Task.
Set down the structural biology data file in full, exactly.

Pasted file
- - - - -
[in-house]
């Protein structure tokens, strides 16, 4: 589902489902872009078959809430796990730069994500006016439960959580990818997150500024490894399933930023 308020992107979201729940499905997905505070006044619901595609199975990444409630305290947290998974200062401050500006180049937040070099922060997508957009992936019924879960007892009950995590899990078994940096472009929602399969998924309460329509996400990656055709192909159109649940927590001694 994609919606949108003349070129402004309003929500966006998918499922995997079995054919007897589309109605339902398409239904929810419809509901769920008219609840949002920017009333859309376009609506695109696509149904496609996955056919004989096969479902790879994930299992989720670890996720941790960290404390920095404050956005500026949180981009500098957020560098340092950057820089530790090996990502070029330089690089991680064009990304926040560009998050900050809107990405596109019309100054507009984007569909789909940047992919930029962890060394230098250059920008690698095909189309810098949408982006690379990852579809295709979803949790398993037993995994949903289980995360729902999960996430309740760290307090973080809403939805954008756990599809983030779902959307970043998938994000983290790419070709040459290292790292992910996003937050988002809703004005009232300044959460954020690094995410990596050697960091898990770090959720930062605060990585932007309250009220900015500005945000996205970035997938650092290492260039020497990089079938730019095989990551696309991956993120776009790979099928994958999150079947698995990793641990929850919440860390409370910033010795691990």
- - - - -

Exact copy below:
[in-house]
């Protein structure tokens, strides 16, 4: 589902489902872009078959809430796990730069994500006016439960959580990818997150500024490894399933930023 308020992107979201729940499905997905505070006044619901595609199975990444409630305290947290998974200062401050500006180049937040070099922060997508957009992936019924879960007892009950995590899990078994940096472009929602399969998924309460329509996400990656055709192909159109649940927590001694 994609919606949108003349070129402004309003929500966006998918499922995997079995054919007897589309109605339902398409239904929810419809509901769920008219609840949002920017009333859309376009609506695109696509149904496609996955056919004989096969479902790879994930299992989720670890996720941790960290404390920095404050956005500026949180981009500098957020560098340092950057820089530790090996990502070029330089690089991680064009990304926040560009998050900050809107990405596109019309100054507009984007569909789909940047992919930029962890060394230098250059920008690698095909189309810098949408982006690379990852579809295709979803949790398993037993995994949903289980995360729902999960996430309740760290307090973080809403939805954008756990599809983030779902959307970043998938994000983290790419070709040459290292790292992910996003937050988002809703004005009232300044959460954020690094995410990596050697960091898990770090959720930062605060990585932007309250009220900015500005945000996205970035997938650092290492260039020497990089079938730019095989990551696309991956993120776009790979099928994958999150079947698995990793641990929850919440860390409370910033010795691990």